How to discuss terrorism with your kids.

In the wake of recent shootings around the nation it is hard for many adults feel safe and to understand the actions of hate and terror.  So how does one even begin to explain the outbreak of domestic terrorism and mass shootings that have plagued our nation to a child?

Here are some very general guidelines for most kids:

1) Be honest. Don’t assume that hiding the truth will protect your child — it won’t. We are being deluged with information about shootings and your children are being exposed to much of the same information that you are.  Of course many schools now have shooter drills in case the unthinkable happens in their school.  You must be willing to discuss reality with your kids.

2) Ask them questions. What have they heard about shootings? Where have they heard about them?  What do they make of the news? What do they think of what happened? How do they feel? Have a conversation about it.

3) Validate their fears. This is a scary time and scary things keep happening. Don’t encourage them to be scared, but let them know that it is normal to be afraid and that fear can help us be more careful to stay safer.

4) Gather information and reenforce the safety drills at school. The fact that kids need drills is upsetting to everyone. Bear in mind that those drills are designed to save lives and keep your child safe. Remind your child that it is very unlikely that they will ever have to protect themselves from a shooter, just like it is very unlikely they will ever have to protect themselves from a fire.  Nonetheless, the drills are there to help everyone know what to do, just in case something goes badly.

5). Be reassuring. This is really the most important thing. Let them know that you are fine and that they are safe. Don’t tell them you are invincible, but you can let them know that you are very careful and that you will do everything possible to stay safe. For many children, this is enough.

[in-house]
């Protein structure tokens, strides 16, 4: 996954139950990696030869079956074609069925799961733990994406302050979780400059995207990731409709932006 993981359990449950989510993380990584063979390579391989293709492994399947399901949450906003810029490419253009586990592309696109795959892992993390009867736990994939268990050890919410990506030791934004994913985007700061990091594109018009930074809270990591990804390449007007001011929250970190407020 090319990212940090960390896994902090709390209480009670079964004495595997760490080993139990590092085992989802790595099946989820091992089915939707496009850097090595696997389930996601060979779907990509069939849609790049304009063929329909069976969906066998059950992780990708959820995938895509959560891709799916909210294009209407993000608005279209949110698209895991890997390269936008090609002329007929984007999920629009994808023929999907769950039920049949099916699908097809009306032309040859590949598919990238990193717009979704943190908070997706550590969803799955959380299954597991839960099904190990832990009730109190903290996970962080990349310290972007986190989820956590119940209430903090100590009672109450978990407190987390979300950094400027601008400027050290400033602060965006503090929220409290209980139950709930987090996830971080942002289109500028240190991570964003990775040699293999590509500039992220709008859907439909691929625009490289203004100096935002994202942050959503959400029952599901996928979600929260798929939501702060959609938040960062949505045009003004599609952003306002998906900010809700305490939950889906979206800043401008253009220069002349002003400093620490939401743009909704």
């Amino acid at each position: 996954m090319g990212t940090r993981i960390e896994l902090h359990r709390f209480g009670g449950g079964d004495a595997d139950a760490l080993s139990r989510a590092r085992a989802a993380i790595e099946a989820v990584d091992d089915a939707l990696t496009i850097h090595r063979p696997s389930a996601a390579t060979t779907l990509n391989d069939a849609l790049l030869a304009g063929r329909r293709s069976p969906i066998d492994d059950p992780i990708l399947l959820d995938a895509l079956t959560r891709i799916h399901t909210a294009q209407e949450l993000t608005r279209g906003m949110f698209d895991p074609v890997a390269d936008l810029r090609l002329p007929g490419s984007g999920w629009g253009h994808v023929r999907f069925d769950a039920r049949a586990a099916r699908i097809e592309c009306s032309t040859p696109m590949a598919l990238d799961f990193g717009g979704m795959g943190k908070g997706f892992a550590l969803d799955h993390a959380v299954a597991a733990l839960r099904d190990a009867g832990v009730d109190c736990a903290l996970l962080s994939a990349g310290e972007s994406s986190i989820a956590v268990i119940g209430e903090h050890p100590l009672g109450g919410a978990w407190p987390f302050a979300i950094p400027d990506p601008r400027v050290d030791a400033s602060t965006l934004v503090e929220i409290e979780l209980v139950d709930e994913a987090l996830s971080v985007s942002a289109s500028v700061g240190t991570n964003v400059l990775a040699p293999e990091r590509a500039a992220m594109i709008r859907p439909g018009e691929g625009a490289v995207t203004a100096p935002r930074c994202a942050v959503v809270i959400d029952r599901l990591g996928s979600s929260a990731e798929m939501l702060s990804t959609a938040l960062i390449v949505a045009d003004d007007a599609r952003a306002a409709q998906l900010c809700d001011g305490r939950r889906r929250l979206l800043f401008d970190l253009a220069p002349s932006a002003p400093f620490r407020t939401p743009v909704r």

Think about what your child is capable of understanding. Age plays a major role in this. Young children, under the age of 8 or 9, may only want reassurance and need only have a brief conversation. Older children may need to understand why these people are doing these terrible things. Children under 10 are very concrete thinkers, although many older children are concrete thinkers as well. They may not understand or be comforted by abstract ideas. Again, you will need to use your judgment and feel your way.

When I work with children and they ask me why people do monstrous things, I make the following comparison: Pretend that the person is a glass of water. Some people are very, very hurt. They are so hurt that they cannot contain their pain and it overflows like water from a glass and spills on other people. That is a concrete explanation.

Older children and teenagers are capable of discussing the issue more abstractly. Try to draw them out and get their take on things. Again, they will need to be reassured, even if they act like they are feeling fine about the whole thing. Have an open discussion and encourage them to share their thoughts and feelings.

Above all, remember, we are all in this together.

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